• 2016 Oxford Stormwater Master Plan Made Public On Town Website

    March 5, 2024
    1 Comment

    So much has happened in the last eight years. We have had two presidential elections, a pandemic, a gubernatorial election, and the Baltimore Orioles have become contenders.

    Another thing happened in those years. The 2016 Oxford Stormwater Management and Shoreline Protection Master Plan was created. But somehow it was not available to the public on the Oxford Town website until recently.

    Last week, it miraculously appeared on the Oxford Town website after resident Scott Rensberger's countless attempts to get a hard copy. He confronted the Town Commissioners and Manager about his frustration at a town meeting on Tuesday, February 27, 2024.

    Here is the link to the plan:

    Feasibility Study Outline (oxfordmd.net) (a downloaded copy is at the end of this article)

    The study is 71 pages long and contains descriptions of different problem areas throughout the town and proposed solutions, a timeline, and a cost breakdown for each project. The copy published on the website was labeled, "draft," meaning there might be a final copy somewhere. It's also possible that the Commissioners never signed on to the plan thus keeping it in limbo.

    After a cursory review of the document, there doesn't appear to be anything so complicated that it could not have been put on the Town website immediately when it was completed in 2016 and then left there alongside other plans from the past decade:

    The list above shows all the plans including the recently added 2016 study.

    At the very least, it should have been readily available to anyone who asked. Perhaps, as has been the answer about unavailable town policy documents in the last year, this was an "oversight. Maybe it was not posted because it was merely a draft. However, if that was the reason, why didn't the Commissioners and Town Manager just say that when citizens asked for a copy or asked why there was no copy posted?

    Usually, when government doesn't make certain information public, it is because they don't want people to know about it. Maybe it exposes a mistake or something town management or government is hiding.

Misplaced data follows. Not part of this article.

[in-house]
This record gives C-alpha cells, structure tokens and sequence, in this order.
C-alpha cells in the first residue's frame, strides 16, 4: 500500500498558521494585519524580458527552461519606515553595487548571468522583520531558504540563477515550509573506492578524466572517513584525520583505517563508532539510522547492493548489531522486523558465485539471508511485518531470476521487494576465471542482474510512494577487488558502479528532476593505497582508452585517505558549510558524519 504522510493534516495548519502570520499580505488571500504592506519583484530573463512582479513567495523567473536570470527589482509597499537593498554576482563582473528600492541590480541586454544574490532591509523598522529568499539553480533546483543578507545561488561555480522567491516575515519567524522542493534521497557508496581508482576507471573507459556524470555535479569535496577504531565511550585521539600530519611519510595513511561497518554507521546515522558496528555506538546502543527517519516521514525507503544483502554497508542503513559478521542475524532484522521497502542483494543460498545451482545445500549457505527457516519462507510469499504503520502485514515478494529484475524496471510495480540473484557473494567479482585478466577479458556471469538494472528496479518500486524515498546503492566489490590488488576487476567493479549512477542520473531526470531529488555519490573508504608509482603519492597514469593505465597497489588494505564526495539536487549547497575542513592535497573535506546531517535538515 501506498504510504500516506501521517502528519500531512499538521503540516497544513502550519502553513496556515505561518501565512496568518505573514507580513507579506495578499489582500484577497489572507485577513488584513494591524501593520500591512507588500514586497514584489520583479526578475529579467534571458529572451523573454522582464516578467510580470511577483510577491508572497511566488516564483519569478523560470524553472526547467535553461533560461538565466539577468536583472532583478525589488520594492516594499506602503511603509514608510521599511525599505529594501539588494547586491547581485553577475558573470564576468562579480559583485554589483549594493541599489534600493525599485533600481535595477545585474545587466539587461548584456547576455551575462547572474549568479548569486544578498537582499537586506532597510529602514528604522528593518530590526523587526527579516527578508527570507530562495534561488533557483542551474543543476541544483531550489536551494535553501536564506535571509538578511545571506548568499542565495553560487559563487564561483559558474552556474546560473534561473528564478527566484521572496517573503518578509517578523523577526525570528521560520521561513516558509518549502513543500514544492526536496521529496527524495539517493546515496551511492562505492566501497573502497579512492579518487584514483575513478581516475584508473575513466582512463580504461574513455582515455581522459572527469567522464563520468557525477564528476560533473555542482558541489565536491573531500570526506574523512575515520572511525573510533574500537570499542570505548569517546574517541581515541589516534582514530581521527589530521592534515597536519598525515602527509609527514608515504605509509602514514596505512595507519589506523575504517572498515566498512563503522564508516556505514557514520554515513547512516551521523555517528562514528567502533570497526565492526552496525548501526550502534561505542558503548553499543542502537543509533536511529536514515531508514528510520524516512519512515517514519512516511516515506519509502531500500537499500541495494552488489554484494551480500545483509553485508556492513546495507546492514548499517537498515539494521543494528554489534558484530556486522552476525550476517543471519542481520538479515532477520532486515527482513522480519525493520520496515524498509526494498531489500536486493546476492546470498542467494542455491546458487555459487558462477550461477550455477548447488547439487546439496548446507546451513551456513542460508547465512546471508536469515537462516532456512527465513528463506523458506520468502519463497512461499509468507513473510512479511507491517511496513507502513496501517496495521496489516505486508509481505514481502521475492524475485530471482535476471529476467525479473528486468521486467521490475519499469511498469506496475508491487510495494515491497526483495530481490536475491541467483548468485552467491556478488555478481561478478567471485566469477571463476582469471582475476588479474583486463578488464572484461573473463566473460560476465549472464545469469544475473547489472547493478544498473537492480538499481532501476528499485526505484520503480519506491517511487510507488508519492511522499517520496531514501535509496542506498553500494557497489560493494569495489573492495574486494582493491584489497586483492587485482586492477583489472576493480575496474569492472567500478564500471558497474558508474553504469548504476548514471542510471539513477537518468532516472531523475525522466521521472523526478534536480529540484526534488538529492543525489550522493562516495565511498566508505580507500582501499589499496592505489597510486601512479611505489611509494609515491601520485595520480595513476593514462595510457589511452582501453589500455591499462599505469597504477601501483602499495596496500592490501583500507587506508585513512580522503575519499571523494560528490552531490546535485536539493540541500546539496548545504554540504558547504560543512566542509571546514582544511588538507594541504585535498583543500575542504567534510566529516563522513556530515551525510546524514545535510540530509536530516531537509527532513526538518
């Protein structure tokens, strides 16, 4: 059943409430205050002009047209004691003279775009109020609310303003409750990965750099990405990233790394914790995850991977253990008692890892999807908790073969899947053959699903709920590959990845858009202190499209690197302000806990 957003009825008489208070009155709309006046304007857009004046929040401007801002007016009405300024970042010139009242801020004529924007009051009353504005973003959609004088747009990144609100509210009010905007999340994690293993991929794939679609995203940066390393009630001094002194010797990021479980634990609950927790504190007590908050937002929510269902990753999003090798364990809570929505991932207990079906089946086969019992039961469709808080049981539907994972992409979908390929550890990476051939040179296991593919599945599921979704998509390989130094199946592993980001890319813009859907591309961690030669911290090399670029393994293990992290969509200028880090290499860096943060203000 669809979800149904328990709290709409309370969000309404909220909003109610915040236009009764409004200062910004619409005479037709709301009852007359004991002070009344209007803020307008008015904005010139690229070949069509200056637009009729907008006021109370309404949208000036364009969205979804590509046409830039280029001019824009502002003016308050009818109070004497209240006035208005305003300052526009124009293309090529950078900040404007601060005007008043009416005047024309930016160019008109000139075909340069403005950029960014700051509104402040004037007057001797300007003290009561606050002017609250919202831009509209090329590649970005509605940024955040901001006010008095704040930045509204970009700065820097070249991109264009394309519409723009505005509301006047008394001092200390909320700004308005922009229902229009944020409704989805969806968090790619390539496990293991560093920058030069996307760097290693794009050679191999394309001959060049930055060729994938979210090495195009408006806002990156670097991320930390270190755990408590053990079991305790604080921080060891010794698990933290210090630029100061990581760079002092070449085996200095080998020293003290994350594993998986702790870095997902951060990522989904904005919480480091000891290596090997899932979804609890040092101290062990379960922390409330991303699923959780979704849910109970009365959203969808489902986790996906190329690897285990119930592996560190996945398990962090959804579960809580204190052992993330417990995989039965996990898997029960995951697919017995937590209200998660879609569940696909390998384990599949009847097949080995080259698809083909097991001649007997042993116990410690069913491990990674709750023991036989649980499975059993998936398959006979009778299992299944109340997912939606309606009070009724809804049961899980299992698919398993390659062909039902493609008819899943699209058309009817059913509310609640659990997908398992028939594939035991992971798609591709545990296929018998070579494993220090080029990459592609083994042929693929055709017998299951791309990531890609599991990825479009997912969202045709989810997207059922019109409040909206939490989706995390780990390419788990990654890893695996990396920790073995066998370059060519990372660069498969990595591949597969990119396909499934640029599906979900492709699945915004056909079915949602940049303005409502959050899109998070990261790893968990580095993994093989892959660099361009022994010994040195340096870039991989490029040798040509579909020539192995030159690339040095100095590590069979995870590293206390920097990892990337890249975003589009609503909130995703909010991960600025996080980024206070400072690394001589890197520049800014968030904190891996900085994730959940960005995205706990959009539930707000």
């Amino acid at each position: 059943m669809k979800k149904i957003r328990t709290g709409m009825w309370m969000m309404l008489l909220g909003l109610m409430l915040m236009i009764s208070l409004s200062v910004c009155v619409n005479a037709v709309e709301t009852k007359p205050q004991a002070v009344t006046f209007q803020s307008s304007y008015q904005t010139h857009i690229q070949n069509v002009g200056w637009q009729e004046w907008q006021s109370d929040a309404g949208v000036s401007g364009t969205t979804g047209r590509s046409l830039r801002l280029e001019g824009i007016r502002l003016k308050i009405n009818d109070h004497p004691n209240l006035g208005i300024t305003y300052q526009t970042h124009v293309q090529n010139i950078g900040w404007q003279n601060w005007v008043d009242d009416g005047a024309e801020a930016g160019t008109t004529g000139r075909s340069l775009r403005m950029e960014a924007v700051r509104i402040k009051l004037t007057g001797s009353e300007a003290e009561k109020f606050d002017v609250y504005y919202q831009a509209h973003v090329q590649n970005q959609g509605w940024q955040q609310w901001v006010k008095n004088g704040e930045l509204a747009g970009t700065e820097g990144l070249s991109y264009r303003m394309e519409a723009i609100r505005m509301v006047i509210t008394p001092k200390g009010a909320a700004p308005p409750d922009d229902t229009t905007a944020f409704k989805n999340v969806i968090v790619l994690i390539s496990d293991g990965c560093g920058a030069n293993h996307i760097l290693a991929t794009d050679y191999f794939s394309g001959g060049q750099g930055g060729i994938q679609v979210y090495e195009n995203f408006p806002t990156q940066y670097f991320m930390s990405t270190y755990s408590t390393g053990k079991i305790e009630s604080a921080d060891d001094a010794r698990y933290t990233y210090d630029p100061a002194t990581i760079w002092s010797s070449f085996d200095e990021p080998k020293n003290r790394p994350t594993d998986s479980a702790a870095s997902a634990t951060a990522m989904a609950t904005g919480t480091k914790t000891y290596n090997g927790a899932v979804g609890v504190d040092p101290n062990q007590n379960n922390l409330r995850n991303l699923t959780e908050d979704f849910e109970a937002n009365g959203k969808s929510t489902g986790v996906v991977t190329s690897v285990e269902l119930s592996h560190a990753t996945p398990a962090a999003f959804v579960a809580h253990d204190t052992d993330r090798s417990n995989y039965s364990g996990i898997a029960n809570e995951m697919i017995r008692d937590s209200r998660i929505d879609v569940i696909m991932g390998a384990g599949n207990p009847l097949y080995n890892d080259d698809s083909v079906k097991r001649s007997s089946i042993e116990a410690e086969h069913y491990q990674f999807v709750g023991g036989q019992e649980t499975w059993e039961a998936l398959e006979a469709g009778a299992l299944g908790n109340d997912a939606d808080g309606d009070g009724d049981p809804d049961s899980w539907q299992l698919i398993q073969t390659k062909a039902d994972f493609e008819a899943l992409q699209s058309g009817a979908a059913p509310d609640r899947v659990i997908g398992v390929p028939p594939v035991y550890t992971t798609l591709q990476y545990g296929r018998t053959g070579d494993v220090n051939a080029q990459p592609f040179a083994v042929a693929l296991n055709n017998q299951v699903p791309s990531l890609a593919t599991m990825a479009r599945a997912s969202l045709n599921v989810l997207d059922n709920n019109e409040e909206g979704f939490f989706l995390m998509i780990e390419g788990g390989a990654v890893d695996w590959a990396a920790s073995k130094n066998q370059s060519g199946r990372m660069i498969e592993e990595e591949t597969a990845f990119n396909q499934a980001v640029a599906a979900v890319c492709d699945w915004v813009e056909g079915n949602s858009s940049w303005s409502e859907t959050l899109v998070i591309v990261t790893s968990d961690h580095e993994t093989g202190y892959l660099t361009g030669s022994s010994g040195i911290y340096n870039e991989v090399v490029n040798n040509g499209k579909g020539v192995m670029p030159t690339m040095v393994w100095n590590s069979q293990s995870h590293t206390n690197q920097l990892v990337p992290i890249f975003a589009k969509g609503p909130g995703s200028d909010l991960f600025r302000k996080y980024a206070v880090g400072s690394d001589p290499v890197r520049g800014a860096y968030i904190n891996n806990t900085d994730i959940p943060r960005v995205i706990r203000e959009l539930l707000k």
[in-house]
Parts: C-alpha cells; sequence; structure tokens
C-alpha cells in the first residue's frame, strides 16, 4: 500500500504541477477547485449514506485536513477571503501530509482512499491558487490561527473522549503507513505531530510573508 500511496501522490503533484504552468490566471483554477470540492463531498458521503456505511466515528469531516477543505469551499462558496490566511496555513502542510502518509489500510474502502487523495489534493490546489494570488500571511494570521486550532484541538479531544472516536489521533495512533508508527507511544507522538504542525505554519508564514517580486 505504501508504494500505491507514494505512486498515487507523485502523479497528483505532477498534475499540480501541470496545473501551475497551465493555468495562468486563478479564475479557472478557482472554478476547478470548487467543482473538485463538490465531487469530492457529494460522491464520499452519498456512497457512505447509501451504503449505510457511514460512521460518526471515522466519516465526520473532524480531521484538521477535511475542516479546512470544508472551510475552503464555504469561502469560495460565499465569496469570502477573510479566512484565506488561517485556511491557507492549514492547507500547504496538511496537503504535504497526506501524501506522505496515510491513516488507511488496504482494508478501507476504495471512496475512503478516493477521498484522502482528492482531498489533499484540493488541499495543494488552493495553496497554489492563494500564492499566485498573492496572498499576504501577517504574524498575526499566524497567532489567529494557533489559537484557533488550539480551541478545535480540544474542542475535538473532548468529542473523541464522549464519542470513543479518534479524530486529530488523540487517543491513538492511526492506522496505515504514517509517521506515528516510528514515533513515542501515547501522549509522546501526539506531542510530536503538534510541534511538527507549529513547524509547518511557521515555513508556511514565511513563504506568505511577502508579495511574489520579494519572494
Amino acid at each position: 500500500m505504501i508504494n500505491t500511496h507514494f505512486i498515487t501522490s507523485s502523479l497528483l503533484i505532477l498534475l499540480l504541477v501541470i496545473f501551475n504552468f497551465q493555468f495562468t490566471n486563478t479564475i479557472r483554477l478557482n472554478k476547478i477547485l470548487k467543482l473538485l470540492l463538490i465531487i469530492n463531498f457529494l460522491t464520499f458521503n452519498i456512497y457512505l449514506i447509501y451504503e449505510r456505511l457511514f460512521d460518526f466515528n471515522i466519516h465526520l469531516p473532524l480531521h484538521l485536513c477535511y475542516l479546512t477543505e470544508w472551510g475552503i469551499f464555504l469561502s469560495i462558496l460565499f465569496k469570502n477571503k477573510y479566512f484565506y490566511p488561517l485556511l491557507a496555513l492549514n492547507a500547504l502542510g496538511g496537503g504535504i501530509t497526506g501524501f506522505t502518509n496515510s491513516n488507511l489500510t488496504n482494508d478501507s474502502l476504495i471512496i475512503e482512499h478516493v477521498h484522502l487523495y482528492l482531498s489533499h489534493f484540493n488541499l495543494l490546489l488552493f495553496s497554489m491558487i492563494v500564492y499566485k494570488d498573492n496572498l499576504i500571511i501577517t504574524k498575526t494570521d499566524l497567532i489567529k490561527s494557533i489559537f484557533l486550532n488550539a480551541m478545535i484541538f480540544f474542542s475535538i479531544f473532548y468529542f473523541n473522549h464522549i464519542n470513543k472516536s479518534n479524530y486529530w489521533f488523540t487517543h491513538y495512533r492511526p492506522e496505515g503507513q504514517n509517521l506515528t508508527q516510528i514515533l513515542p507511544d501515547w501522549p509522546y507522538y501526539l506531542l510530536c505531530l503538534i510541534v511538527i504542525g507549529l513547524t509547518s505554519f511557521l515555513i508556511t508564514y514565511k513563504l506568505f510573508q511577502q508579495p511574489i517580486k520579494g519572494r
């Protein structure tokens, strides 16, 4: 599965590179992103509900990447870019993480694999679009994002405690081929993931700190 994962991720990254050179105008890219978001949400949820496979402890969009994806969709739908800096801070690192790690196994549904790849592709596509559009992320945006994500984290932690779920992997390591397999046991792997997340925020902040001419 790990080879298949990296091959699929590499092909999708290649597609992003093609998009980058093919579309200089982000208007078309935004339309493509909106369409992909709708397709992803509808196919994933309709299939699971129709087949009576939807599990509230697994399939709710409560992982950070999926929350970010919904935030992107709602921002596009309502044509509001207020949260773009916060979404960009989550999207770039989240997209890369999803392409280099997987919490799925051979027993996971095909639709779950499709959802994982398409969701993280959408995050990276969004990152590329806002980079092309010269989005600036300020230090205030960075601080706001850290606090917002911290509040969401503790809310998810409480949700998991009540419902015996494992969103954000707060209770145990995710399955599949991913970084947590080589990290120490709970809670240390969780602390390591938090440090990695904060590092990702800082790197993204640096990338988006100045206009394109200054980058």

In the 2016 Oxford Stormwater Management and Shoreline Protection Master Plan, the following areas of Oxford are the first four in the proposed mitigation plan/ schedule. For each area, the developers of the plan, George, Miles and Buhr LLC, Architects and Engineers, listed when each problem area should be addressed: Causeway Park, (Years 1-4) Historic Banks Street, Historic Tilghman Street, Historic Mill Street (Years 4-6) and Jack's Point. (Years 6-8). These priorities are listed in the chart on pages 65-66 in Table 13-1. Remember, the plan was developed in 2016.

    Other areas, Morris/Caroline Street, the Historic District, the Strand (parking lot) are listed as "future." The other two phases of the Strand are listed as "unassigned."

    In a statement during the February 27, 2024 town meeting the Town Manager was talking about how to use $600,000 of ARPA funds that must be used by the town or lost. She mentioned "re-doing" the 2016 Oxford Stormwater Management and Shoreline Protection Master Plan study which identified town flooding needs and what can be done. She then remarked that town needs as stated in the 2013, 2015 (she might have been referring to the 2016 plan since we cannot find a 2015 plan) studies have been "climate influenced" and have changed.

    Lewis stated that the areas that were looked at in those earlier studies had flooding problems then but aren't having the same problems now. This is interesting since it seems that the same sections of town mentioned as priorities in the plan, the Causeway, Tilghman Street, Banks Street, Mill Street, and Jacks Point are the ones listed as critical areas for flooding then and are still flooding in 2024. Eight years ago, it appears that the creators of the study recommended that these areas be addressed first.